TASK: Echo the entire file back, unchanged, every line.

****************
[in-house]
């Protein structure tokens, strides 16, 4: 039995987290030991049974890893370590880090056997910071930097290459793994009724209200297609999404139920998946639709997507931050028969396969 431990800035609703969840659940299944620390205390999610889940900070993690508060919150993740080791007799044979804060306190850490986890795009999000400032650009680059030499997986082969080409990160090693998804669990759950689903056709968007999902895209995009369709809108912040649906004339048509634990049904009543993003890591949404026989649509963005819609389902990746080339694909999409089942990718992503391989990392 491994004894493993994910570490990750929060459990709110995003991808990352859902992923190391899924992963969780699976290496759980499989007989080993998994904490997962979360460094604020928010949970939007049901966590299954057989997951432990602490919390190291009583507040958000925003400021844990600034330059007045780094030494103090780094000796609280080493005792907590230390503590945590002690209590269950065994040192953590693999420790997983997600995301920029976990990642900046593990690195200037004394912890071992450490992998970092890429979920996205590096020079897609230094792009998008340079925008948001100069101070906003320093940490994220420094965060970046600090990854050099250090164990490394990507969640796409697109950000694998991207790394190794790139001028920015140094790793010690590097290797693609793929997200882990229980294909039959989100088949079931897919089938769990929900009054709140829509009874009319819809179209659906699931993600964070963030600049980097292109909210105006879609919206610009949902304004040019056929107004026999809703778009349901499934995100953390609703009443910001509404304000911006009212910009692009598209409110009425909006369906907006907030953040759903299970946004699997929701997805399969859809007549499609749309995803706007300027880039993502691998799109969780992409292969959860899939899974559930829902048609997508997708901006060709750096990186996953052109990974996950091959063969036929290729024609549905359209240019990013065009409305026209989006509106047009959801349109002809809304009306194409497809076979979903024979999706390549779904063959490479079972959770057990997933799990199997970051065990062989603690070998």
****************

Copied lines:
[in-house]
């Protein structure tokens, strides 16, 4: 039995987290030991049974890893370590880090056997910071930097290459793994009724209200297609999404139920998946639709997507931050028969396969 431990800035609703969840659940299944620390205390999610889940900070993690508060919150993740080791007799044979804060306190850490986890795009999000400032650009680059030499997986082969080409990160090693998804669990759950689903056709968007999902895209995009369709809108912040649906004339048509634990049904009543993003890591949404026989649509963005819609389902990746080339694909999409089942990718992503391989990392 491994004894493993994910570490990750929060459990709110995003991808990352859902992923190391899924992963969780699976290496759980499989007989080993998994904490997962979360460094604020928010949970939007049901966590299954057989997951432990602490919390190291009583507040958000925003400021844990600034330059007045780094030494103090780094000796609280080493005792907590230390503590945590002690209590269950065994040192953590693999420790997983997600995301920029976990990642900046593990690195200037004394912890071992450490992998970092890429979920996205590096020079897609230094792009998008340079925008948001100069101070906003320093940490994220420094965060970046600090990854050099250090164990490394990507969640796409697109950000694998991207790394190794790139001028920015140094790793010690590097290797693609793929997200882990229980294909039959989100088949079931897919089938769990929900009054709140829509009874009319819809179209659906699931993600964070963030600049980097292109909210105006879609919206610009949902304004040019056929107004026999809703778009349901499934995100953390609703009443910001509404304000911006009212910009692009598209409110009425909006369906907006907030953040759903299970946004699997929701997805399969859809007549499609749309995803706007300027880039993502691998799109969780992409292969959860899939899974559930829902048609997508997708901006060709750096990186996953052109990974996950091959063969036929290729024609549905359209240019990013065009409305026209989006509106047009959801349109002809809304009306194409497809076979979903024979999706390549779904063959490479079972959770057990997933799990199997970051065990062989603690070998």